IBM Unveils Storage Arrays that Use MLC Flash Memory

Mike Vizard
Slide Show

Five Innovations in the Data Storage Landscape

Leveraging its partnership with Micron Technology to bring multi-level cell (MLC) Flash technology into the enterprise, IBM this week unveiled two all-Flash arrays that are not only 50 times faster than traditional magnetic storage but also have nine times the amount of endurance of existing Flash memory technologies.

In addition, Kevin Powell, business line program director for IBM Flash Storage, says the arrays can make use of compression software to provide four times as much capacity as rival systems at a price point of about $2 per gigabyte.

The core building block of the new IBM all-Flash storage array lineup is the IBM FlashSystem 900. Rather than relying on more expensive eMLC Flash technology often associated with enterprise storage systems, Powell says IBM worked closely with Micron to develop firmware for MLC Flash storage systems to improve functions such as garbage collection on Flash memory.

The IBM FlashSystem V9000 provides organizations with a raft of higher-level storage management software to access compressions, advanced storage tiering software and storage virtualization software that are all part of the IBM software-defined storage stack of software that was announced earlier this  week.

In general, Powell says that about 20 to 25 percent of data in enterprise IT environments is hot enough to warrant Flash memory performance. Because of this, Powell says that Flash and magnetic storage arrays will coexist in data centers for years to come. But the one thing that customers must realize is that Flash arrays are not only easier to manage than magnetic disk drives, they also greatly reduce the amount of space and energy consumed in the data center.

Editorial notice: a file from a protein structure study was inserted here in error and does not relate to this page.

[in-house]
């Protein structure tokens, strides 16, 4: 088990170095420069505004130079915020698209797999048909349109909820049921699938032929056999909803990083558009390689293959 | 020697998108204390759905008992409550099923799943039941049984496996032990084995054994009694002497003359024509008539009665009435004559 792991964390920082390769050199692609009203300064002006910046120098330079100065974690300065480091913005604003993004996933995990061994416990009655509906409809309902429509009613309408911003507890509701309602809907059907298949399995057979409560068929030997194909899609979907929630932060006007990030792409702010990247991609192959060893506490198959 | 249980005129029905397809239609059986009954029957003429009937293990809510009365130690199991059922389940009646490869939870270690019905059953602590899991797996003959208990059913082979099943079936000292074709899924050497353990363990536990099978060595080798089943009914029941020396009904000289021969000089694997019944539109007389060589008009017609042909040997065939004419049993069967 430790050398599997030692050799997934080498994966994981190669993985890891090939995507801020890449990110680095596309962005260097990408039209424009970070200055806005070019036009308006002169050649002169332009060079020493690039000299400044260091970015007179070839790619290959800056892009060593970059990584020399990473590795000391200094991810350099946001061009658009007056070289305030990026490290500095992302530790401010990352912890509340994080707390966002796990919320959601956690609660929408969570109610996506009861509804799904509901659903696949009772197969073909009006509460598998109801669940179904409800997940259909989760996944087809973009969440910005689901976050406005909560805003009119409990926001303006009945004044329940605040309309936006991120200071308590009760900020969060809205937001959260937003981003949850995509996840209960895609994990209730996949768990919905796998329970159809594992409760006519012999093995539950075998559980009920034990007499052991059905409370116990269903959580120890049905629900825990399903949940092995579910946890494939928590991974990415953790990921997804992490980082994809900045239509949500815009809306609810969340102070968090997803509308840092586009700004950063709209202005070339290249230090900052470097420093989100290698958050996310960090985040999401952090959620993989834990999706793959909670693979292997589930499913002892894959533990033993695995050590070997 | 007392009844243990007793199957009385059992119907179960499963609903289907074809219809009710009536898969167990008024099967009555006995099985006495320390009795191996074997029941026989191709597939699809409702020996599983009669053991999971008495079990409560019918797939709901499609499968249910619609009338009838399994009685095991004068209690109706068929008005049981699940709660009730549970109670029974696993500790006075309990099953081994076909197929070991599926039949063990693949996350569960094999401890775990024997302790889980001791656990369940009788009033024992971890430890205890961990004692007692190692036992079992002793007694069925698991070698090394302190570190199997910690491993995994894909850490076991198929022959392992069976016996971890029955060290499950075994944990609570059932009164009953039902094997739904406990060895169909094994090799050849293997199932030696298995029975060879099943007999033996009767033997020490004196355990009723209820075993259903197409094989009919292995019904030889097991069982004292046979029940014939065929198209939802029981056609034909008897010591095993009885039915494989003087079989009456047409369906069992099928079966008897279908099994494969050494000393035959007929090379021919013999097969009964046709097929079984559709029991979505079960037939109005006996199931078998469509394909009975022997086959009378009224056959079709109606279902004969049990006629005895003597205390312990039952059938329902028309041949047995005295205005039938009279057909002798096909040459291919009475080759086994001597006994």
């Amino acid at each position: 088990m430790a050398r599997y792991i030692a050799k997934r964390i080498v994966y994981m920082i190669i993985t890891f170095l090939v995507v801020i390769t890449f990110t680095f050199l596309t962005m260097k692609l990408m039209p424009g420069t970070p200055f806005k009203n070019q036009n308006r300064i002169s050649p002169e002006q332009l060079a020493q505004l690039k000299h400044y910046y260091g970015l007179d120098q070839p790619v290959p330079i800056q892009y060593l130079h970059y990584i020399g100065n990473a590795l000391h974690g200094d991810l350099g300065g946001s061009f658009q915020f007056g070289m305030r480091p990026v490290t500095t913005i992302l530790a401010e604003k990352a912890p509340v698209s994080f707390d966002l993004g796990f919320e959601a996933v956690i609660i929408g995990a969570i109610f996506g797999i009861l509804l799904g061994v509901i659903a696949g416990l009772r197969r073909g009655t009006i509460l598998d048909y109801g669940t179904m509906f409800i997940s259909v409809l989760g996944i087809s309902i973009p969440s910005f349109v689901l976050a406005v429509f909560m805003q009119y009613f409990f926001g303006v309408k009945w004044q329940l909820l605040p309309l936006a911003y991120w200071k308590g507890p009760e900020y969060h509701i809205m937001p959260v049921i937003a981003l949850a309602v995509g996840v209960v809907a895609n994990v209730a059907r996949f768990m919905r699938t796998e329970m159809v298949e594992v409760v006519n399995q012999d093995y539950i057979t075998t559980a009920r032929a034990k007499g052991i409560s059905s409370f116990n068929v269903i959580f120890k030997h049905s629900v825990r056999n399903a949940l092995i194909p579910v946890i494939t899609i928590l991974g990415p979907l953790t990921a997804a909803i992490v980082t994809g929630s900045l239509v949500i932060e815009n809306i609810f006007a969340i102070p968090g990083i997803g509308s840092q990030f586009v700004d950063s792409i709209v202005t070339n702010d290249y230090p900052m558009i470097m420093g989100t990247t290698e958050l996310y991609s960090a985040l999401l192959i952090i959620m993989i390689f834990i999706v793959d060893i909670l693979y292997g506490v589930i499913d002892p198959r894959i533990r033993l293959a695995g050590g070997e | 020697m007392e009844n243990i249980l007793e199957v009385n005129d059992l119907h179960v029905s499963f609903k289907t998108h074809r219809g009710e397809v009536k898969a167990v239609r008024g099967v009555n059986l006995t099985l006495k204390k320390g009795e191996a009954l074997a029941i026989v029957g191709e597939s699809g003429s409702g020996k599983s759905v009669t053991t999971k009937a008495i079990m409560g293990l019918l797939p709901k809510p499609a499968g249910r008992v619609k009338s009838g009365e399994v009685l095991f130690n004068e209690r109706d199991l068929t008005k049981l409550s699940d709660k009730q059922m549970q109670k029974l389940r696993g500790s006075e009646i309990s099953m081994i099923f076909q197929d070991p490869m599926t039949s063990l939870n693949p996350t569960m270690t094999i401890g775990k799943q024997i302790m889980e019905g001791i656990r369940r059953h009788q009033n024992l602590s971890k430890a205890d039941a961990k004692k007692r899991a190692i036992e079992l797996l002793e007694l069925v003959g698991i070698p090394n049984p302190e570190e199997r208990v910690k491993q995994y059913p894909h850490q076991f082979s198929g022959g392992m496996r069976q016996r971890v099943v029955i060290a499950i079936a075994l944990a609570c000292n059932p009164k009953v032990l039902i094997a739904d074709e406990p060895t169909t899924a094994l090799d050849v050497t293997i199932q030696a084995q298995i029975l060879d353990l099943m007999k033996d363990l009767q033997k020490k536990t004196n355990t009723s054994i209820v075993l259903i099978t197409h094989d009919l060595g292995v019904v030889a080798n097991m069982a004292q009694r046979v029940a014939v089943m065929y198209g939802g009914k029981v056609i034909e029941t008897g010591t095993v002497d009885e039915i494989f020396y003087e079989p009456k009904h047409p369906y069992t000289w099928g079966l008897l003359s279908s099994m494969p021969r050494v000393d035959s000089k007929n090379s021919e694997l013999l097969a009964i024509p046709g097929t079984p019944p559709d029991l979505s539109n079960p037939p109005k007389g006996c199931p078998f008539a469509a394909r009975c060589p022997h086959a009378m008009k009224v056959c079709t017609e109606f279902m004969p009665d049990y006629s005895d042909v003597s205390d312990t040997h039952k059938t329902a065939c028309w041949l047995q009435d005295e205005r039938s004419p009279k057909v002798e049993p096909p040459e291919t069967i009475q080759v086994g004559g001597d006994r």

Following its acquisition of Texas Memory Systems in 2012, IBM made a major commitment to Flash memory technologies. At present, Powell says IBM has already introduced Flash storage to over 1,000 customers. As the price point for Flash storage continues to drop, chances are that number will be a lot higher before 2015 comes to a close.

Add Comment      Leave a comment on this blog post

Post a comment





(Maximum characters: 1200). You have 1200 characters left.



Subscribe to our Newsletters

Sign up now and get the best business technology insights direct to your inbox.